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Tuesday, July 22, 2008

WARGAMES: THE DEAD CODE -- DVD review by porfle

"Would you like to play a game?"

If this quote brings back pleasant memories of smarty-pants computer whiz Matthew Broderick making that big vein in Dabney Coleman's forehead throb back in 1983's WARGAMES, then chances are you'll find something to enjoy in MGM's direct-to-DVD sequel, WARGAMES: THE DEAD CODE (2008).

In this belated follow-up, another teenage computer geek named Will Farmer (Matt Lanter) crosses paths online with a secret government super-computer named R.I.P.L.E.Y. which is programmed to seek out and destroy terrorists by luring them into playing online videogames for money. Marked as a terrorist himself, Will becomes a fugitive trying to stay one step ahead of the feds while the increasingly ruthless R.I.P.L.E.Y. uses all the resources of modern technology to track down and terminate him.

As you might guess, R.I.P.L.E.Y. has been designed with just a little too much autonomy, which comes back to bite her creators in the ass when things get out of hand and entire cities begin to be viewed as targets. This time Colm Feore (STORM OF THE CENTURY, PEARL HARBOR) plays the guy with the throbbing forehead, while Chuck Shamata and Maxim Roy are a couple of project members who see the danger coming and try to shut the computer down before it can retaliate. There are definite shades of 2001: A SPACE ODYSSEY here when their characters discuss the matter in private while the crafty computer takes a tip from "H.A.L." and reads their lips.

Matt Lanter is bland but adequate when he isn't required to emote. As Annie, the girl who gets drawn into the situation and finds herself on the run with Will, Amanda Walsh is cutely appealing. Nicolas Wright is alternately funny and irritating as Will's slacker friend Dennis, whose character disappears from the film just as he's getting kind of interesting. And in case you're wondering if there's any direct connection between this story and the original, two characters from the 1983 film show up along the way. One is played by a different actor, Gary Reineke, who does okay although the original actor is sorely missed in the role. The other is--well, I won't reveal it, but I found his appearance to be a pleasant surprise.

I know roughly as much about "techmology" as Ali G. so I can't tell you how much of this is plausible or not, but it's presented in such a way that I pretty much bought most of it. Lanter's character isn't tied down to a home PC the way Broderick was back in '83, so he can run around evading government agents while still staying hooked into the system via his laptop and cell phone. On the other hand, R.I.P.L.E.Y. now has more up-to-date means of tracking him with public surveillance cameras, satellites, and scary military hardware at her disposal, which gives some scenes a nice sense of paranoia. The visual effects are generally well done, especially an exciting sequence in a subway tunnel and some explosive incidents involving a remote-controlled Predator aircraft equipped with missiles and other nasty stuff. (The bird's-eye-view bomb drop from PEARL HARBOR is duplicated early on.)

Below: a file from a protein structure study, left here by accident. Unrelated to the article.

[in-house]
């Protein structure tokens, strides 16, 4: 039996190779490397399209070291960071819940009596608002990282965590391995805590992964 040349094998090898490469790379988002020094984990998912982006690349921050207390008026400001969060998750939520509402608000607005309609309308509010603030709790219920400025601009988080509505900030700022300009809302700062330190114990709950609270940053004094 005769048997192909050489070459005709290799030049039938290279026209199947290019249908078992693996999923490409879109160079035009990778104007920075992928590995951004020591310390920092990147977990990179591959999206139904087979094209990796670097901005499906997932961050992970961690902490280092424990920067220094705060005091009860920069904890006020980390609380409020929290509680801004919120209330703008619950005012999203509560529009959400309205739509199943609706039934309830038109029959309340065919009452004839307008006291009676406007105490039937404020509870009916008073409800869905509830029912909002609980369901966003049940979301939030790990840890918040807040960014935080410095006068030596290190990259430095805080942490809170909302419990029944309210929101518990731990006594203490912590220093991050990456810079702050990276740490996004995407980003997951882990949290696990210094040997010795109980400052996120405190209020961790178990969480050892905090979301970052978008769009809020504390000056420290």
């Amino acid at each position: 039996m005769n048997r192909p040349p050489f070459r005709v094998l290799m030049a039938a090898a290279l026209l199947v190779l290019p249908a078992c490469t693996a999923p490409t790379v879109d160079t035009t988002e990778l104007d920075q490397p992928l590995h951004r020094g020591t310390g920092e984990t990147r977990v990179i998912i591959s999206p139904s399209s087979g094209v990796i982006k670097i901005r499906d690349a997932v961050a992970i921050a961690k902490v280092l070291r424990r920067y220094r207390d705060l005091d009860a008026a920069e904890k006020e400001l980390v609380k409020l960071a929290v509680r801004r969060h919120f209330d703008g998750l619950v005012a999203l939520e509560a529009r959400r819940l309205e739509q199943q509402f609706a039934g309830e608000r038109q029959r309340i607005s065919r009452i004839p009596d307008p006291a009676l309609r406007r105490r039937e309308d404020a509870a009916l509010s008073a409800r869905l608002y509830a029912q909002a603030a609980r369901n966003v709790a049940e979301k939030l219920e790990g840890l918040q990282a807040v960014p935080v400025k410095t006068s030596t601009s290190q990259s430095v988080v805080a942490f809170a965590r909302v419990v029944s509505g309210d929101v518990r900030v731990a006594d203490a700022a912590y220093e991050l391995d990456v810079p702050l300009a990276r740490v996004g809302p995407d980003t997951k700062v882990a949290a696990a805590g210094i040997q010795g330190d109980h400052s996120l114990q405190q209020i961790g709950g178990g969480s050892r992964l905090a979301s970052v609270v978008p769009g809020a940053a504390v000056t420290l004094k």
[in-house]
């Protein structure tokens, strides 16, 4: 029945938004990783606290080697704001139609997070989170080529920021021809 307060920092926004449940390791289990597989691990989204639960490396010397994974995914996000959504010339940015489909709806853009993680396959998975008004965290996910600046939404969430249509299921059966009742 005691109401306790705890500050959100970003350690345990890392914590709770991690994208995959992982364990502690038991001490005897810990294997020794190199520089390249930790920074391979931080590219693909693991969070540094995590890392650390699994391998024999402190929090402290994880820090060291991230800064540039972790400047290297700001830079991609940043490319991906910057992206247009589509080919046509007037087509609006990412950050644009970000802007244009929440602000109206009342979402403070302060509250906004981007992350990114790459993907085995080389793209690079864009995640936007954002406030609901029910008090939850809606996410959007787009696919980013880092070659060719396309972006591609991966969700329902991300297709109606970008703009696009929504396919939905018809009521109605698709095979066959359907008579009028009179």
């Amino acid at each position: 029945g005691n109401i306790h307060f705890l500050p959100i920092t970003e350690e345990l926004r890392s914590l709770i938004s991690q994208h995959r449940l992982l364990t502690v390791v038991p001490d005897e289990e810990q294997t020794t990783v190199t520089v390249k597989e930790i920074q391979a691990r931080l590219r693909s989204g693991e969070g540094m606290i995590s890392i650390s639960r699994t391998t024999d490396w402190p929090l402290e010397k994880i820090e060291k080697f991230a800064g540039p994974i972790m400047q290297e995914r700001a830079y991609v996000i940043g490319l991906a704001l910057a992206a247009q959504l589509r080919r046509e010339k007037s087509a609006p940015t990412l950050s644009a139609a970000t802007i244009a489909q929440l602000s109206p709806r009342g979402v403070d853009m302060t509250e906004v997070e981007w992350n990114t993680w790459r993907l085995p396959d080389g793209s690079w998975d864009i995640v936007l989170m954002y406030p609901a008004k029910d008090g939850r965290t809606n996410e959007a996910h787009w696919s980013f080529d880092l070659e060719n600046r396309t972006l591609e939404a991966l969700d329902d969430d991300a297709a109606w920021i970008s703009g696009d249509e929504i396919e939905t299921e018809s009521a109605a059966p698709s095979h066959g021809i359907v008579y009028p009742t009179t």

Director Stuart Gillard keeps the annoying visual indulgences to a minimum and moves things along rather briskly except for a few slow spots. As in the first film, the climax involves a battle of wits between man and machine inside the computer control center, with the lives of millions depending on our teen hero's madd puter skilz. It doesn't match the suspense of the original film and sometimes I was a little lost as to exactly what was going on, but the tension level is pretty well maintained.

The DVD is two-sided, giving us a choice between full screen (for all you diehard full-screen fans out there) and 1.85:1 widescreen. A commentary track features Gillard and Lanter chatting goodnaturedly about the film when they aren't caught up watching it and forget to talk. There's also a fourteen-minute "making of" featurette, a photo gallery, and trailers for THE ONION MOVIE, which looks pretty funny, and Uwe Boll's IN THE NAME OF THE KING.

The idea that R.I.P.L.E.Y. finds terrorists by luring them into a terror-themed online computer game (which appears to be on about the same difficulty level as Frogger) and then identifying them by their advanced terrorist game-playing skills doesn't make much sense, but then neither does a lot of what goes on in this movie. However, if you don't get too hung up on little things like logic, WARGAMES: THE DEAD CODE can be pretty fun to watch.

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